A former executive assistant to B.C.'s minister of transportation and infrastructure has accused Christy Clark's B.C. Liberal government of "widespread and most likely systemic" abuse of the freedom-of-information process.
Tim Duncan says he was ordered in November 2014 to delete email records of ministry officials' meetings related to the missing women on the Highway of Tears. In a bombshell May 18 letter to the B.C. information and privacy commissioner, Duncan alleges that a ministerial assistant ordered him to delete them.
"When I hesitated, he took away my keyboard, deleted the emails and returned the keyboard stating, 'It's done. Now you don't have to worry about it anymore,'" Duncan wrote.
In January 2015, Duncan claims he "again questioned the appropriateness of deleting emails after an FOI request", this time to B.C. Liberal caucus research director Jen Wizinsky.
"It's like in the West Wing. You do whatever it takes to win," Duncan alleges Wizinsky said.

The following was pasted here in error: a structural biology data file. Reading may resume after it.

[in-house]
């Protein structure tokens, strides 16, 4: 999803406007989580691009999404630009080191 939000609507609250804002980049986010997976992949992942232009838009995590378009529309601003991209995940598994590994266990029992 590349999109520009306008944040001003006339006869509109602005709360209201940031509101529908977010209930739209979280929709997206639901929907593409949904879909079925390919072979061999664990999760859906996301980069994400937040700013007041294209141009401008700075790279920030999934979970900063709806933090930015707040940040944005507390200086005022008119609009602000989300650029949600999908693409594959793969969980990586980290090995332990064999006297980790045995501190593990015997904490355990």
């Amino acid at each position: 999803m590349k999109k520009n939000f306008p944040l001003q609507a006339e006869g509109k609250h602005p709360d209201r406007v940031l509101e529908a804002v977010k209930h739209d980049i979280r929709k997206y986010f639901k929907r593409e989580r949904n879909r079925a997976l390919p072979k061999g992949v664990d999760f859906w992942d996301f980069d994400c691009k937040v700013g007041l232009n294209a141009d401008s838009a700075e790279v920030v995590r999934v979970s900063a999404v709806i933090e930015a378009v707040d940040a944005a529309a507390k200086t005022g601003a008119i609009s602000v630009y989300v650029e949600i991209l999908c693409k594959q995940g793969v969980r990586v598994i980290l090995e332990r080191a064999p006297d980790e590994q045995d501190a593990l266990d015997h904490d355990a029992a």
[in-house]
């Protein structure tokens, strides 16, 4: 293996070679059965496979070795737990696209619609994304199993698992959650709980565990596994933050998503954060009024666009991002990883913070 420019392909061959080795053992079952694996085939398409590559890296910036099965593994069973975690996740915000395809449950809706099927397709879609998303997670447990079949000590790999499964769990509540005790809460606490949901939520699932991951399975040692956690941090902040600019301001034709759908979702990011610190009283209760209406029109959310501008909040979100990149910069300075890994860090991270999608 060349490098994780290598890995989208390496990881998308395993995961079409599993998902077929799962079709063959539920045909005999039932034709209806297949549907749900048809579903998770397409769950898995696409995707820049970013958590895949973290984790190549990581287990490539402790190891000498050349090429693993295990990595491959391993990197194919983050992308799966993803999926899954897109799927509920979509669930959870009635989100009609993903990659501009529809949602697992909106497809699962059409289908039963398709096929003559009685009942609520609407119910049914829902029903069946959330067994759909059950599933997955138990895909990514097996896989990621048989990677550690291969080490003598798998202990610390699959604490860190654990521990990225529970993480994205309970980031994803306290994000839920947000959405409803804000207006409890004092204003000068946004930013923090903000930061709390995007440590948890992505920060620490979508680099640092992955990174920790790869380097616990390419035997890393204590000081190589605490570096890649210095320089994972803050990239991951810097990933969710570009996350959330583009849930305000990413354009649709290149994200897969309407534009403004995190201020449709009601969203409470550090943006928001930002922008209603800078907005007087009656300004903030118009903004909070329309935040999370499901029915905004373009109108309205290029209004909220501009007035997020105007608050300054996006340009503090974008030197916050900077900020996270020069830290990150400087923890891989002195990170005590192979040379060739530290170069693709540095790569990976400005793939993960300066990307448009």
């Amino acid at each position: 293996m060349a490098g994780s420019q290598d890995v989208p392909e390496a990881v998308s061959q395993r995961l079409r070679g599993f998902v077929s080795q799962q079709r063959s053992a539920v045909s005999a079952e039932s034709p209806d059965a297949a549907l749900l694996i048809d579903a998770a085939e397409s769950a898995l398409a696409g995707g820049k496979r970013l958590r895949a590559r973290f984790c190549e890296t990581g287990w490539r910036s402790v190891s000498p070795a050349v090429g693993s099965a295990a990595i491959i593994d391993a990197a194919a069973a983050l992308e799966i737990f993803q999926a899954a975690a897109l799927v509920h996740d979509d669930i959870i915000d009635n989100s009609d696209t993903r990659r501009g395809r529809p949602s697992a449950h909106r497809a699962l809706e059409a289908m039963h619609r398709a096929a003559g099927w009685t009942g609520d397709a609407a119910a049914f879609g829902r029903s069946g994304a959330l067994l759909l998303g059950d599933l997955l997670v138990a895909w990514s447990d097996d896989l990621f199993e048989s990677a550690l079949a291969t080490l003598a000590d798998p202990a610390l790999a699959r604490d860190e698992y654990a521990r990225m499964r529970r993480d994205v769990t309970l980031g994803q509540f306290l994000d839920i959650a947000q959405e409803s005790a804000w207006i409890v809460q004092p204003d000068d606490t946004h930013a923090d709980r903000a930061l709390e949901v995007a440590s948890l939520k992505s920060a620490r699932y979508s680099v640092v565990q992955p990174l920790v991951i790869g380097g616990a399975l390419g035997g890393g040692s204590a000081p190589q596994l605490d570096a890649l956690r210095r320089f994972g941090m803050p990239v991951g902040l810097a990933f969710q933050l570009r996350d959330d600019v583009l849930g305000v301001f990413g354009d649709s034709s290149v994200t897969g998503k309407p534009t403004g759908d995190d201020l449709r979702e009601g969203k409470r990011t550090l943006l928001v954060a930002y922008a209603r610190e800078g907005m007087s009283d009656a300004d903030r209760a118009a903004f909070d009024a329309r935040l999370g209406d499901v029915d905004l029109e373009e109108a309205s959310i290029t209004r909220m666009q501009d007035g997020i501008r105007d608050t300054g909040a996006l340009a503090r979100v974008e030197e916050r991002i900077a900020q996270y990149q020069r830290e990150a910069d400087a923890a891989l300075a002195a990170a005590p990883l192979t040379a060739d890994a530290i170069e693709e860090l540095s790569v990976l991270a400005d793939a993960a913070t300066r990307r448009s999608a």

According to Duncan, the 2014 event was "not an isolated incident".
"When Freedom of Information (FOI) requests are made for ministerial staff emails, it concerns me that political appointees are allowed to self-report their response. This allows for misconduct to occur, and often a 'No records' response to be reported," Duncan wrote in his letter.
The B.C. NDP has pounced on the allegations.
“These are shocking accusations,” NDP Leader John Horgan stated in a news release. “If these claims are true, they speak volumes about this government’s obsessive need for secrecy and its contempt for the public. This is like keeping the paper shredder running in the back room all night; it’s a symptom of a sick government.”
Horgan also said: “The letter says it all about how Christy Clark’s government approaches its responsibilities to the people of B.C. 'You do whatever it takes to win.’ Even when it involves missing and murdered women.”